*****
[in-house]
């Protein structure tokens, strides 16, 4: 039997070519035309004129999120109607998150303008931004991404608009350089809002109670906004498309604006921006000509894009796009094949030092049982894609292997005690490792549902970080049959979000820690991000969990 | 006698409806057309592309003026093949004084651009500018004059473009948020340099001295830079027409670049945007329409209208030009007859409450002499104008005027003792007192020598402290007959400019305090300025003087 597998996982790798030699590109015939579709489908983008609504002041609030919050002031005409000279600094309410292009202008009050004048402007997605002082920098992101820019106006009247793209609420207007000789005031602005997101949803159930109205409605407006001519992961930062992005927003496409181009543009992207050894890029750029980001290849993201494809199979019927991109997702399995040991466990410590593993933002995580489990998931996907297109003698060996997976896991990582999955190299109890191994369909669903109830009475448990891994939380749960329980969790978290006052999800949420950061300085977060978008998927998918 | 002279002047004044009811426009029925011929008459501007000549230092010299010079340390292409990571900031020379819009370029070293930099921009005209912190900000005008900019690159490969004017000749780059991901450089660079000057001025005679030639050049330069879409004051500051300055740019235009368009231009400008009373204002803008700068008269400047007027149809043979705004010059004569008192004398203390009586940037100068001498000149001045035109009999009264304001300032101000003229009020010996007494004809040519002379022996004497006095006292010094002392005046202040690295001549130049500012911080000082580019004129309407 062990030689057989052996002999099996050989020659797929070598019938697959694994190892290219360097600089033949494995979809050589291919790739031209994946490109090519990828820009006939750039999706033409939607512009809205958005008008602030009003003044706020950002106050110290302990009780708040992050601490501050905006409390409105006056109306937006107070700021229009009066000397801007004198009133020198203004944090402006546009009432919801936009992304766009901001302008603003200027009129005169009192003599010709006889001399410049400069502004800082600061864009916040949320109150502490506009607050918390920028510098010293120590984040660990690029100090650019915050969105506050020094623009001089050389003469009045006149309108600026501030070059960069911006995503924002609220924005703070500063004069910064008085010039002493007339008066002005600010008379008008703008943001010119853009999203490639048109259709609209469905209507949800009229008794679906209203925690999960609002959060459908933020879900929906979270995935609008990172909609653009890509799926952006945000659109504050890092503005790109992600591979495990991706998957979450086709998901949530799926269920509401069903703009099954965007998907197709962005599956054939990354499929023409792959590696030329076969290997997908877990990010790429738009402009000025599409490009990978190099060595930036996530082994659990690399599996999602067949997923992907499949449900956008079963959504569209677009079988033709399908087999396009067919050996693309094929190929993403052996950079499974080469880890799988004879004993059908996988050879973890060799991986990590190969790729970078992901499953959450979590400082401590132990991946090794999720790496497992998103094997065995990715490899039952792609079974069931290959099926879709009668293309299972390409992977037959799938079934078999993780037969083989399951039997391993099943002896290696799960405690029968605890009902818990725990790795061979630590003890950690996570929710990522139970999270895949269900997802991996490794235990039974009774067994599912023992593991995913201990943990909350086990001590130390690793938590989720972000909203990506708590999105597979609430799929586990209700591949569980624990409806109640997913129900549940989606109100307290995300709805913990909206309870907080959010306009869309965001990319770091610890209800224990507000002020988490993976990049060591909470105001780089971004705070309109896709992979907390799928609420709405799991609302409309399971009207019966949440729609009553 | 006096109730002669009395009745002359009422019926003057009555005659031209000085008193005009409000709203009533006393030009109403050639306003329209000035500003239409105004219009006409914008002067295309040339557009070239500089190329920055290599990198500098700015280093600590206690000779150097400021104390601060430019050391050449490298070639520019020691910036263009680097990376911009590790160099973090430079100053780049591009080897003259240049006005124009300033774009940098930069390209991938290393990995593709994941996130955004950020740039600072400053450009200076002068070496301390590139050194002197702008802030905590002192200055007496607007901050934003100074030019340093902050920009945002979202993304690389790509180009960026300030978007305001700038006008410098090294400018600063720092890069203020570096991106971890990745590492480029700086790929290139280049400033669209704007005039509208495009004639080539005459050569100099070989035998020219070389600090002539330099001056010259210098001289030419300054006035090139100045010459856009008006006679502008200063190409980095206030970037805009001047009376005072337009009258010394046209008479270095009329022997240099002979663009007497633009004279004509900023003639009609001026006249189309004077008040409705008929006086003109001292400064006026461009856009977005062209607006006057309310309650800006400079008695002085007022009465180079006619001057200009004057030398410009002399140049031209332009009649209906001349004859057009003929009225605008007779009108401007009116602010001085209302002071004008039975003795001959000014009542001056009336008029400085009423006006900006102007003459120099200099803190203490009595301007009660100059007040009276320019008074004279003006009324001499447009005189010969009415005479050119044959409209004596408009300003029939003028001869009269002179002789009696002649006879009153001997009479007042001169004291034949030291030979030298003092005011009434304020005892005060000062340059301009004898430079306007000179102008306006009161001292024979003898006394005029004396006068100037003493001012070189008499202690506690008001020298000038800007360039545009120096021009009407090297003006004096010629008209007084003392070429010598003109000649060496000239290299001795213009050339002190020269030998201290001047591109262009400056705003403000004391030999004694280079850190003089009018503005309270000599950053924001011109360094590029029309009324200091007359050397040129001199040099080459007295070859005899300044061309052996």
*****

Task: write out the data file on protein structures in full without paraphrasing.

[in-house]
């Protein structure tokens, strides 16, 4: 039997070519035309004129999120109607998150303008931004991404608009350089809002109670906004498309604006921006000509894009796009094949030092049982894609292997005690490792549902970080049959979000820690991000969990 | 006698409806057309592309003026093949004084651009500018004059473009948020340099001295830079027409670049945007329409209208030009007859409450002499104008005027003792007192020598402290007959400019305090300025003087 597998996982790798030699590109015939579709489908983008609504002041609030919050002031005409000279600094309410292009202008009050004048402007997605002082920098992101820019106006009247793209609420207007000789005031602005997101949803159930109205409605407006001519992961930062992005927003496409181009543009992207050894890029750029980001290849993201494809199979019927991109997702399995040991466990410590593993933002995580489990998931996907297109003698060996997976896991990582999955190299109890191994369909669903109830009475448990891994939380749960329980969790978290006052999800949420950061300085977060978008998927998918 | 002279002047004044009811426009029925011929008459501007000549230092010299010079340390292409990571900031020379819009370029070293930099921009005209912190900000005008900019690159490969004017000749780059991901450089660079000057001025005679030639050049330069879409004051500051300055740019235009368009231009400008009373204002803008700068008269400047007027149809043979705004010059004569008192004398203390009586940037100068001498000149001045035109009999009264304001300032101000003229009020010996007494004809040519002379022996004497006095006292010094002392005046202040690295001549130049500012911080000082580019004129309407 062990030689057989052996002999099996050989020659797929070598019938697959694994190892290219360097600089033949494995979809050589291919790739031209994946490109090519990828820009006939750039999706033409939607512009809205958005008008602030009003003044706020950002106050110290302990009780708040992050601490501050905006409390409105006056109306937006107070700021229009009066000397801007004198009133020198203004944090402006546009009432919801936009992304766009901001302008603003200027009129005169009192003599010709006889001399410049400069502004800082600061864009916040949320109150502490506009607050918390920028510098010293120590984040660990690029100090650019915050969105506050020094623009001089050389003469009045006149309108600026501030070059960069911006995503924002609220924005703070500063004069910064008085010039002493007339008066002005600010008379008008703008943001010119853009999203490639048109259709609209469905209507949800009229008794679906209203925690999960609002959060459908933020879900929906979270995935609008990172909609653009890509799926952006945000659109504050890092503005790109992600591979495990991706998957979450086709998901949530799926269920509401069903703009099954965007998907197709962005599956054939990354499929023409792959590696030329076969290997997908877990990010790429738009402009000025599409490009990978190099060595930036996530082994659990690399599996999602067949997923992907499949449900956008079963959504569209677009079988033709399908087999396009067919050996693309094929190929993403052996950079499974080469880890799988004879004993059908996988050879973890060799991986990590190969790729970078992901499953959450979590400082401590132990991946090794999720790496497992998103094997065995990715490899039952792609079974069931290959099926879709009668293309299972390409992977037959799938079934078999993780037969083989399951039997391993099943002896290696799960405690029968605890009902818990725990790795061979630590003890950690996570929710990522139970999270895949269900997802991996490794235990039974009774067994599912023992593991995913201990943990909350086990001590130390690793938590989720972000909203990506708590999105597979609430799929586990209700591949569980624990409806109640997913129900549940989606109100307290995300709805913990909206309870907080959010306009869309965001990319770091610890209800224990507000002020988490993976990049060591909470105001780089971004705070309109896709992979907390799928609420709405799991609302409309399971009207019966949440729609009553 | 006096109730002669009395009745002359009422019926003057009555005659031209000085008193005009409000709203009533006393030009109403050639306003329209000035500003239409105004219009006409914008002067295309040339557009070239500089190329920055290599990198500098700015280093600590206690000779150097400021104390601060430019050391050449490298070639520019020691910036263009680097990376911009590790160099973090430079100053780049591009080897003259240049006005124009300033774009940098930069390209991938290393990995593709994941996130955004950020740039600072400053450009200076002068070496301390590139050194002197702008802030905590002192200055007496607007901050934003100074030019340093902050920009945002979202993304690389790509180009960026300030978007305001700038006008410098090294400018600063720092890069203020570096991106971890990745590492480029700086790929290139280049400033669209704007005039509208495009004639080539005459050569100099070989035998020219070389600090002539330099001056010259210098001289030419300054006035090139100045010459856009008006006679502008200063190409980095206030970037805009001047009376005072337009009258010394046209008479270095009329022997240099002979663009007497633009004279004509900023003639009609001026006249189309004077008040409705008929006086003109001292400064006026461009856009977005062209607006006057309310309650800006400079008695002085007022009465180079006619001057200009004057030398410009002399140049031209332009009649209906001349004859057009003929009225605008007779009108401007009116602010001085209302002071004008039975003795001959000014009542001056009336008029400085009423006006900006102007003459120099200099803190203490009595301007009660100059007040009276320019008074004279003006009324001499447009005189010969009415005479050119044959409209004596408009300003029939003028001869009269002179002789009696002649006879009153001997009479007042001169004291034949030291030979030298003092005011009434304020005892005060000062340059301009004898430079306007000179102008306006009161001292024979003898006394005029004396006068100037003493001012070189008499202690506690008001020298000038800007360039545009120096021009009407090297003006004096010629008209007084003392070429010598003109000649060496000239290299001795213009050339002190020269030998201290001047591109262009400056705003403000004391030999004694280079850190003089009018503005309270000599950053924001011109360094590029029309009324200091007359050397040129001199040099080459007295070859005899300044061309052996």